However, once a drove of kids walks up to Santa and one can see their faces light up instantly, “it all seems worth it”, according to Guha. “When you’re interacting with the kids, you don’t feel the logistical hassles of being Santa. Before the pandemic, I remember how kids would be all around me, some shaking my hands, some pulling at my bag, some sitting on my lap, and some admiring my beard. They would completely change my mood if I happened to be grumpy,” recalled Guha. 

One year, though, Guha met a kid who left him in splits: “So, this boy came up to me, and I thought that he, just like everyone else, simply wanted his present from Santa. Instead, he politely asked me, ‘Who are you? I have no clue who you are.’ Internally, I couldn’t stop laughing!”

Menezes, as Santa, is a big hit among kids at the Goan Association of Bengal's Christmas party

Menezes, as Santa, is a big hit among kids at the Goan Association of Bengal's Christmas party

Nicholas Menezes

Sometimes the seniors can be more childlike than the children

Menezes can also remember a particular kid who left a distinct impression out of the dozens he meets and greets every year. “There was this girl who would come each year and simply be in awe of Santa. She would just stand there and look at Santa as if I were some mythical creature (isn’t he, though?!),” said Menezes.

Every year, besides entertaining the kids at their respective Christmas celebrations, Guha and Menezes set aside an hour or so to cheer up the senior citizens in attendance. “Sometimes the seniors can be more childlike than the children. But it’s totally understandable,” observed Menezes. “After the party with the kids would be over, I’d invariably go up and take pictures with some of the senior members of the club, especially Mrs Joyce O’Brien (who passed away in 2019 and was best known as ‘Aunty Joyce’),” added Guha.

Covid-19 has meant that neither Guha nor Menezes has had the chance to play Santa and mingle with kids over the last two years. A pandemic-enforced leave from rewarding kids for being nice has given Guha more time to pursue another of his hobbies, one which stems directly from his profession: “I really like listening to Western classical music, chiefly the German composer George Frideric Handel. I’m also extremely fond of church music,” said Guha.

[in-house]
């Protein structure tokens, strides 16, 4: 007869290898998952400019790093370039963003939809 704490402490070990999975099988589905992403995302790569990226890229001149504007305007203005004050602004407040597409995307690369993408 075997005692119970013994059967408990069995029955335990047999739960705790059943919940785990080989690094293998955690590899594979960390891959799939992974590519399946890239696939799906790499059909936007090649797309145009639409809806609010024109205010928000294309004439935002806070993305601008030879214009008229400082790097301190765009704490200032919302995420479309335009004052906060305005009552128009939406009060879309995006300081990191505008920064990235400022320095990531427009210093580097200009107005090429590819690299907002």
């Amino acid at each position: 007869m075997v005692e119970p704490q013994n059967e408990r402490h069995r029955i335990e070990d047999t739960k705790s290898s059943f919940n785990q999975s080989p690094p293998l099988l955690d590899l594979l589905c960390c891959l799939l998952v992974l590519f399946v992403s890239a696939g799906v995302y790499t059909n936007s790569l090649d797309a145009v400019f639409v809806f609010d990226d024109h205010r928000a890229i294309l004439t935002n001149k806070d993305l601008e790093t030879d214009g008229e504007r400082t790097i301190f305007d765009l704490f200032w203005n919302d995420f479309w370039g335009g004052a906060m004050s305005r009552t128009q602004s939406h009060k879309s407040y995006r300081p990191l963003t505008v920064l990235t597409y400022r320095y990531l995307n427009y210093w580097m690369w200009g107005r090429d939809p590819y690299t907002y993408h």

A musician by profession, Guha loves playing the piano

A musician by profession, Guha loves playing the piano

Georgie Guha

For Menezes, the gradual reopening of society after the lockdowns has allowed him to return to his favourite pastime – meeting people. “I’m not a party animal, but I quite like to meet new people over a drink or two, or sometimes more!” smiled Menezes.

It’s a lie… but a beautiful lie

Both Menezes and Guha grew up at a time when Christmas was more of a private affair. “We didn’t get to see Santa, I suppose, in the sense of meeting people dressed up as Santas in public spaces,” explained Guha.

Does that mean they became skeptical about Santa sooner?

“Probably not, throughout my childhood years, I remember waiting for Santa. Then, after a while, you obviously realise it’s all a lie. But a beautiful lie all the same,” acknowledged Menezes.

Animals we neglect need a real Santa

But, coming back to the original question, what would Kolkata’s Santas really want for Christmas, if someone was there to be Santa for them?

“Life’s not as simple anymore, due to everything that’s happened due to the pandemic. Perhaps I’d like that simplicity to return,” said Menezes.

And what about Guha?

“If luck and funds permit, I’d like to open an orphanage for stray dogs. Humans, for all their struggles, are much better off. They’re well looked after. Sometimes it’s the animals we neglect who need a real Santa.”

Last updated on 24.12.21, 06:33 PM